PSYA3 Neurological Mechanisms in Eating

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  • Created by: John
  • Created on: 04-05-13 17:06


There is a complex web of Neurological Mechanisms that play a role in controlling eating and hunger.

One of these mechanisms involves the HYPOTHALAMUS...


  • Hypothalamus has TWO PARTS that work in opposition to each other.
  • This is called the DUAL PROCESS MODEL.
  • The VENTROMEDIAL HYPOTHALAMUS (VMH) is called the 'satiety centre' and stops eating when we are full by monitoring stomach content levels and contractions through the vegus nerve.
  • The LATERAL HYPOTHALAMUS (LH) is called the 'feeding centre' and makes us eat when blood sugar levels drop.
  • The HYPOTHALAMUS works to maintain homeostasis in the body, so if a person has too many nutrients VMH is activated, and if too few nutrients LH is activated.


However the LH can be linked to two further parts of the Hypothalamus...


The ARC consists of Hunger Neurones and Satiety Neurones


In Hunger Neurones...

  • GHRELIN is a hunger hormone produced in the stomach (thought to cause the contraction feelings we experience during hunger)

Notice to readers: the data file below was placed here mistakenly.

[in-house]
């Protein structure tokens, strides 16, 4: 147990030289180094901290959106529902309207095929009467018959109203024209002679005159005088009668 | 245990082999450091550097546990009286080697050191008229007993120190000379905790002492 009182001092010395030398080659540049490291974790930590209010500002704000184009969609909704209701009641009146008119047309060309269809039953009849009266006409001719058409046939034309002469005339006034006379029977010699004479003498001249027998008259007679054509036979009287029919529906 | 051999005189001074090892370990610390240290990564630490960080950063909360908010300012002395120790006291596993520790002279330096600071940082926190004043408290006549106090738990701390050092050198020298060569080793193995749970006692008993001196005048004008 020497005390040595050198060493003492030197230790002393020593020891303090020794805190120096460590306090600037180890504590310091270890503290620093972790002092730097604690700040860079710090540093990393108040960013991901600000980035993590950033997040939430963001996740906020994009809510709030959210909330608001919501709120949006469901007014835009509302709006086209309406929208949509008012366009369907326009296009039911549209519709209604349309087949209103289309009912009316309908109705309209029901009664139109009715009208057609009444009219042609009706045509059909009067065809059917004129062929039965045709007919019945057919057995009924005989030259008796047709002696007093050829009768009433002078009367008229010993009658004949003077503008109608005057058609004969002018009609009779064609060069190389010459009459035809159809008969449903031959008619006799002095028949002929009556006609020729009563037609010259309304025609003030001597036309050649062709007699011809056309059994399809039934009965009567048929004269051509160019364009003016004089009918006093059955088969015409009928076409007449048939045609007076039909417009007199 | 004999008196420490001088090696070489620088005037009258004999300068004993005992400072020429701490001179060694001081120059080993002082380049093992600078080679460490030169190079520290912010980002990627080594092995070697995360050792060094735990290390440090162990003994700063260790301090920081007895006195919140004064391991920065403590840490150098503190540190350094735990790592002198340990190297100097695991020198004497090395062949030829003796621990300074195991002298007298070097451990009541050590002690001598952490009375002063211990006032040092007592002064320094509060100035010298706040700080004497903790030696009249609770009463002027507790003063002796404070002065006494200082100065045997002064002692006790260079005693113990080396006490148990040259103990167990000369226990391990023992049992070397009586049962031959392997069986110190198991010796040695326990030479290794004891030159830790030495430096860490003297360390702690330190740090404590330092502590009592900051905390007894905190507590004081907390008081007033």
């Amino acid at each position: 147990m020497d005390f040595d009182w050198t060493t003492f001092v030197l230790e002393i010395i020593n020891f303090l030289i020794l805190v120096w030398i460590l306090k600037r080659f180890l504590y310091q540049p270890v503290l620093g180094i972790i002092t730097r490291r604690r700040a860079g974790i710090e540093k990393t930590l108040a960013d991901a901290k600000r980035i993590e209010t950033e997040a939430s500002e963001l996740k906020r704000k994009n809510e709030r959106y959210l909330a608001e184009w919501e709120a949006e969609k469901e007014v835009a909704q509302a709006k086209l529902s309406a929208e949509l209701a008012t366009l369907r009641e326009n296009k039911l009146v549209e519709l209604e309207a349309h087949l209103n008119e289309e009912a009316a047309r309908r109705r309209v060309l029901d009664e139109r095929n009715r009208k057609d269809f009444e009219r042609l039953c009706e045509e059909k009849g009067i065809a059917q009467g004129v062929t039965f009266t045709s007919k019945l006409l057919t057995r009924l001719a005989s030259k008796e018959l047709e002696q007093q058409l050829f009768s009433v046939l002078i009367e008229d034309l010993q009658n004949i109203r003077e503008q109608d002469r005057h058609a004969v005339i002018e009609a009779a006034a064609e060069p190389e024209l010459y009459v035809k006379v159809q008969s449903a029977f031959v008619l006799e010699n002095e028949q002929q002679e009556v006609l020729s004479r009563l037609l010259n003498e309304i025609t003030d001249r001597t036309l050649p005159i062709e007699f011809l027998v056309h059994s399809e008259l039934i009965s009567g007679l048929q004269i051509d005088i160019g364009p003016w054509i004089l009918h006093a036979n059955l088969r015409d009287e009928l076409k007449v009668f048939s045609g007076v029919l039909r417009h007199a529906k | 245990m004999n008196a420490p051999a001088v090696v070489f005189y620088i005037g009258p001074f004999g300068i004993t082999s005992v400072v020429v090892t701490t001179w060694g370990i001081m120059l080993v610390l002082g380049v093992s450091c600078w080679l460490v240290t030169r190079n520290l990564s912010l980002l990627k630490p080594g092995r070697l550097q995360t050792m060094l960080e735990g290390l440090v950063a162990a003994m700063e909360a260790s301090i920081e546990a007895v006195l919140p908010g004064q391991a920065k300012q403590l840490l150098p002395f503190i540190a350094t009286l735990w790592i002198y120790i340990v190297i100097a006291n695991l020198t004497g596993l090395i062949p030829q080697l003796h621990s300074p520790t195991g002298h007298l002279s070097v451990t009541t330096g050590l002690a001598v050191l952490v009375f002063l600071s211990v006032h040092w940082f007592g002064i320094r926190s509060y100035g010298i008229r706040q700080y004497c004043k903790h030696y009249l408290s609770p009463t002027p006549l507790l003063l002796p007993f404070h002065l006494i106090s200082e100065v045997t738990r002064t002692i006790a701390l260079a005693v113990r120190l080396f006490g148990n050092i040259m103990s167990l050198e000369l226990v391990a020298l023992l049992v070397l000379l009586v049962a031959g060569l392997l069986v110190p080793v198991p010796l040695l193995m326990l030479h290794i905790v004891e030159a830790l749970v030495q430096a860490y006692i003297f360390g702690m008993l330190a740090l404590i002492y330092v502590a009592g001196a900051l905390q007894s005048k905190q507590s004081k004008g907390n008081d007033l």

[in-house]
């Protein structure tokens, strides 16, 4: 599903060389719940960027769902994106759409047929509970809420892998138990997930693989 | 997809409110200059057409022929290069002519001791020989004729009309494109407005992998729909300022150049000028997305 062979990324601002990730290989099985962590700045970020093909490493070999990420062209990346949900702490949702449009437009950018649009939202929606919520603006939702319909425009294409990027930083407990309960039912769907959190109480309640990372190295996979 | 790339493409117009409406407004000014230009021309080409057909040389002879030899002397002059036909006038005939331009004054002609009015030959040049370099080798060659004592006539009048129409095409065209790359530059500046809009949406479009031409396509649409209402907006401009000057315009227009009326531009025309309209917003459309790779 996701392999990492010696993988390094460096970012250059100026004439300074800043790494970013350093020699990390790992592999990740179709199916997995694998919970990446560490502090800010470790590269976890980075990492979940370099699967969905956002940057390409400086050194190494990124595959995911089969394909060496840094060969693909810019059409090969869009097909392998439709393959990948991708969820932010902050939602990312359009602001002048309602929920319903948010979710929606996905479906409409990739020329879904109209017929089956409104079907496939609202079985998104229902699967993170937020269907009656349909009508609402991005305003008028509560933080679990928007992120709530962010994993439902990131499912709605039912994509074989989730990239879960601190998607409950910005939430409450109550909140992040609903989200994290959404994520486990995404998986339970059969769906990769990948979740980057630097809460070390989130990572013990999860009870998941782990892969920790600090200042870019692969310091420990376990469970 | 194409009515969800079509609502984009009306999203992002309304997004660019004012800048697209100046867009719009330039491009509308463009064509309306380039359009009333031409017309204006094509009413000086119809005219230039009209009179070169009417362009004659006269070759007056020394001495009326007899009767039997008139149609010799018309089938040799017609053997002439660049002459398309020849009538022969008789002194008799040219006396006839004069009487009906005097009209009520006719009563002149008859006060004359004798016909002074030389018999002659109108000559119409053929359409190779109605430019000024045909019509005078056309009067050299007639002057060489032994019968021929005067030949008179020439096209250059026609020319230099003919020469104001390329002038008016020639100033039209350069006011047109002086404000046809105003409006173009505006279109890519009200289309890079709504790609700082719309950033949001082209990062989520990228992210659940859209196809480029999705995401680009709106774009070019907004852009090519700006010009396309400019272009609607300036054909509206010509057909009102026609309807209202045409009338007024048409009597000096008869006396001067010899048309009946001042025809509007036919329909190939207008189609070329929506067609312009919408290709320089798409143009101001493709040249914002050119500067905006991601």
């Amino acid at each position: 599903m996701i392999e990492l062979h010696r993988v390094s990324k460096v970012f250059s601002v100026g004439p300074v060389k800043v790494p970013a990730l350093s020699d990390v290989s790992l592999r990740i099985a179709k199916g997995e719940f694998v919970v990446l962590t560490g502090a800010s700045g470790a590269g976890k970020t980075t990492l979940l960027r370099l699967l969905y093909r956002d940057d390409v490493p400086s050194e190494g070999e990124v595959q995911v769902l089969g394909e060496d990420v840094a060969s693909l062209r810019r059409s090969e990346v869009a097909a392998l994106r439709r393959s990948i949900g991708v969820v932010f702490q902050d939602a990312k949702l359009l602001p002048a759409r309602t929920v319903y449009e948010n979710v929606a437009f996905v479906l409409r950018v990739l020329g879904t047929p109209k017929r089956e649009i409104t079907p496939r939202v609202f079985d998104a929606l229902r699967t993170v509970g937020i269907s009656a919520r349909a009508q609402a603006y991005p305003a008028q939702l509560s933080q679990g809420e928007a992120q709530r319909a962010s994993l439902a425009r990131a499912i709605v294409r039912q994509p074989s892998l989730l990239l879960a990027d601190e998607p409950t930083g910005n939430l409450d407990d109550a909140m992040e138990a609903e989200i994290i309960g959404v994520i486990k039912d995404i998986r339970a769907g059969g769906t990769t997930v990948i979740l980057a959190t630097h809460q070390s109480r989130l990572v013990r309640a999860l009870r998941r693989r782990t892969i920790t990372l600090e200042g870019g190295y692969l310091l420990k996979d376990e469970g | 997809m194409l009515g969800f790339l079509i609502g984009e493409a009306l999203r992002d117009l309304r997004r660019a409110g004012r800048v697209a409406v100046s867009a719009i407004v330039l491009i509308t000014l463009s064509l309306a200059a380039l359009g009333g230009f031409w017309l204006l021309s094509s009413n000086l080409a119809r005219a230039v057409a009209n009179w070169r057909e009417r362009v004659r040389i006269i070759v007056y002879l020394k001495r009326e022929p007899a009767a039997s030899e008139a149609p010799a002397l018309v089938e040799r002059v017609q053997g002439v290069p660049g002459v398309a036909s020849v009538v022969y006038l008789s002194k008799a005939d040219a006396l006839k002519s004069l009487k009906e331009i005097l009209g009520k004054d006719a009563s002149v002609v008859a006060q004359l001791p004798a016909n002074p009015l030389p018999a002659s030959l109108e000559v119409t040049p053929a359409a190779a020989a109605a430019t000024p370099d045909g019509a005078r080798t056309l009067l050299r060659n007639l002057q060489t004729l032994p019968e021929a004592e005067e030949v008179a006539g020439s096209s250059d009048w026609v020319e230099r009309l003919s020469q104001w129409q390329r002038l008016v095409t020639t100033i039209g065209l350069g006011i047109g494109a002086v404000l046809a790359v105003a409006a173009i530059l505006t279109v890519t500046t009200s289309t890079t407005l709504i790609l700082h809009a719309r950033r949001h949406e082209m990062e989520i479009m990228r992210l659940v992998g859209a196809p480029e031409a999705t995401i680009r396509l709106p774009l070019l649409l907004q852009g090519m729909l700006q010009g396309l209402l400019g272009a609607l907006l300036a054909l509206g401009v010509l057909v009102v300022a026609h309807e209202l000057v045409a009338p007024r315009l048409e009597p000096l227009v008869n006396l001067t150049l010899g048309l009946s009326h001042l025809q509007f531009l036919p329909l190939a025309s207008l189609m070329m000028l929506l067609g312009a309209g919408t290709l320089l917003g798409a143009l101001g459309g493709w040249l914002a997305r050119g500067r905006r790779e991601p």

• This stimulates the vegus nerve
  • Which then stimulates  hunger neurones in ARC
  • TASTE cells send neural signals to hunger neurones in ARC when tasty food is detected.


  • The Hunger Neurones in ARC send a chemical message (NPY and AgRP) to the PVN
  • This stimulates PVN to send nerve impulses to the LH
  • LH to releases Orexin which stimulates food seeking behaviour.


In Satiety Neurones...

  • CHOLECYSTOKININ (CKK) is released during distension of the intestines, and stimulates satiety neurones in ARC. (Short Term)
  • GLUCOSE levels in the blood are monitored by nerve cells, which then stimulate satiety neurones in the ARC
  • LEPTIN is released by body fat which stimulates the satiety neurones in ARC. (Long Term)


  • The Satiety Neurones in ARC release Melanocortin
  • This inhibits the action of NPY and AgRP
  • So hunger is not experienced



Another neural mechanism involves NEUROTRANSMITTERS...


  • Neurotransmitters (chemicals in the brain) may be linked to the PARAVENTRICULAR NUCLEUS (PVH…


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